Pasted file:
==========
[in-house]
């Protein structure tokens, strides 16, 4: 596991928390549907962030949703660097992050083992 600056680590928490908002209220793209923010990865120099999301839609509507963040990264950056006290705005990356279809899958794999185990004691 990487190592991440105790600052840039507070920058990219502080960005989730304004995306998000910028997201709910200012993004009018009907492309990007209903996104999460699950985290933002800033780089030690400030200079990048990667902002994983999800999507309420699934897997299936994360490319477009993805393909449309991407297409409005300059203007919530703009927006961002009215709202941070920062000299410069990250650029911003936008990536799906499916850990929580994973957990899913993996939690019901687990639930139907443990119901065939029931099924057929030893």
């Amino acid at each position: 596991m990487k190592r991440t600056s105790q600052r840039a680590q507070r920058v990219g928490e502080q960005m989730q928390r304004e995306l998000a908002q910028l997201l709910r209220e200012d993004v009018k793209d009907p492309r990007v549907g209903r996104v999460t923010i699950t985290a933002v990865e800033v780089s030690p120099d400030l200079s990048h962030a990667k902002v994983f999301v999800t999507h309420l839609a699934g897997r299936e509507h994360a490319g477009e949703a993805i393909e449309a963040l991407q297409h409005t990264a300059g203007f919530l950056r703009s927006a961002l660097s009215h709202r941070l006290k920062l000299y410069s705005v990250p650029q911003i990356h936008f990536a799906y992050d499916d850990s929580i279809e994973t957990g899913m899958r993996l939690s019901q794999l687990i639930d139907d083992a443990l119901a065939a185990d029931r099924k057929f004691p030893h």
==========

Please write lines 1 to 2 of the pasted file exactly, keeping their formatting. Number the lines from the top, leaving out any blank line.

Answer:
[in-house]
């Protein structure tokens, strides 16, 4: 596991928390549907962030949703660097992050083992 600056680590928490908002209220793209923010990865120099999301839609509507963040990264950056006290705005990356279809899958794999185990004691 990487190592991440105790600052840039507070920058990219502080960005989730304004995306998000910028997201709910200012993004009018009907492309990007209903996104999460699950985290933002800033780089030690400030200079990048990667902002994983999800999507309420699934897997299936994360490319477009993805393909449309991407297409409005300059203007919530703009927006961002009215709202941070920062000299410069990250650029911003936008990536799906499916850990929580994973957990899913993996939690019901687990639930139907443990119901065939029931099924057929030893």